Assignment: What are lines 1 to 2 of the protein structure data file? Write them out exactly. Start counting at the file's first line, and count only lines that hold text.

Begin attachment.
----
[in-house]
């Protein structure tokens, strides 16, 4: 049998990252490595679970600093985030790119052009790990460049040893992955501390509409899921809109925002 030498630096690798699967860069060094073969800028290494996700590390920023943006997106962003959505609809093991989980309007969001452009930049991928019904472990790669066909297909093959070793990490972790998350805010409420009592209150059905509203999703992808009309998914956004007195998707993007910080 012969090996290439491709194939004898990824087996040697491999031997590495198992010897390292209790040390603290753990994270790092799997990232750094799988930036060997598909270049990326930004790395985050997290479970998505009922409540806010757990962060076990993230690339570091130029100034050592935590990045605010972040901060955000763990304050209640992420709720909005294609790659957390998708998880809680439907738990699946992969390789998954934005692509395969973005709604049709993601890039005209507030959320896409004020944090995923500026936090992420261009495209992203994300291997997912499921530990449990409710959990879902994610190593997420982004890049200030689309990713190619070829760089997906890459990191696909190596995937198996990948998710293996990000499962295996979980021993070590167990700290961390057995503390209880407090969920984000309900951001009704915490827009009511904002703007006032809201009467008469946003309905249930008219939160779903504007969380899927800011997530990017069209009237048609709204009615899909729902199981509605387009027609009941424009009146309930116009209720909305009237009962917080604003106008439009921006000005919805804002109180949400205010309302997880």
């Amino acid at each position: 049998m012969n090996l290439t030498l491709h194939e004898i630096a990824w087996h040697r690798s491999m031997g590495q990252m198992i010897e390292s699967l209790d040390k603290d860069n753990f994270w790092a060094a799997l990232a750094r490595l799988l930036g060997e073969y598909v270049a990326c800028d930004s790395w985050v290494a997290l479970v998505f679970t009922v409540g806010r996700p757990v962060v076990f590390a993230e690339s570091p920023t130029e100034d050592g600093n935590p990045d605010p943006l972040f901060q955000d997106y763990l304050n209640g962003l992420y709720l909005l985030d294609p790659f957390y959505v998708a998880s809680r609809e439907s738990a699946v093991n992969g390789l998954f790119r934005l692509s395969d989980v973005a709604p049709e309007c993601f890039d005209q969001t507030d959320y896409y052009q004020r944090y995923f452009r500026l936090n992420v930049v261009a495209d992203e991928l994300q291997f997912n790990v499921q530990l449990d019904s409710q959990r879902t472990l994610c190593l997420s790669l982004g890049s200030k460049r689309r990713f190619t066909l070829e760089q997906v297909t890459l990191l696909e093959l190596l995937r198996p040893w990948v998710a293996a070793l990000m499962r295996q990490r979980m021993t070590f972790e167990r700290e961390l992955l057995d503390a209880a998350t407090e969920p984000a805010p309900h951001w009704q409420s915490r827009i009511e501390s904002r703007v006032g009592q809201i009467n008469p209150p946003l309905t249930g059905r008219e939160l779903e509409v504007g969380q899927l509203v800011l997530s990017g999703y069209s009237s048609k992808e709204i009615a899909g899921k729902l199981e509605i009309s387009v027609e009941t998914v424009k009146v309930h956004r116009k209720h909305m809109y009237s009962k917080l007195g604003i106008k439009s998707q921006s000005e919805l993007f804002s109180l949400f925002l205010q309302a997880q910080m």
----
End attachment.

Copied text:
[in-house]
């Protein structure tokens, strides 16, 4: 049998990252490595679970600093985030790119052009790990460049040893992955501390509409899921809109925002 030498630096690798699967860069060094073969800028290494996700590390920023943006997106962003959505609809093991989980309007969001452009930049991928019904472990790669066909297909093959070793990490972790998350805010409420009592209150059905509203999703992808009309998914956004007195998707993007910080 012969090996290439491709194939004898990824087996040697491999031997590495198992010897390292209790040390603290753990994270790092799997990232750094799988930036060997598909270049990326930004790395985050997290479970998505009922409540806010757990962060076990993230690339570091130029100034050592935590990045605010972040901060955000763990304050209640992420709720909005294609790659957390998708998880809680439907738990699946992969390789998954934005692509395969973005709604049709993601890039005209507030959320896409004020944090995923500026936090992420261009495209992203994300291997997912499921530990449990409710959990879902994610190593997420982004890049200030689309990713190619070829760089997906890459990191696909190596995937198996990948998710293996990000499962295996979980021993070590167990700290961390057995503390209880407090969920984000309900951001009704915490827009009511904002703007006032809201009467008469946003309905249930008219939160779903504007969380899927800011997530990017069209009237048609709204009615899909729902199981509605387009027609009941424009009146309930116009209720909305009237009962917080604003106008439009921006000005919805804002109180949400205010309302997880």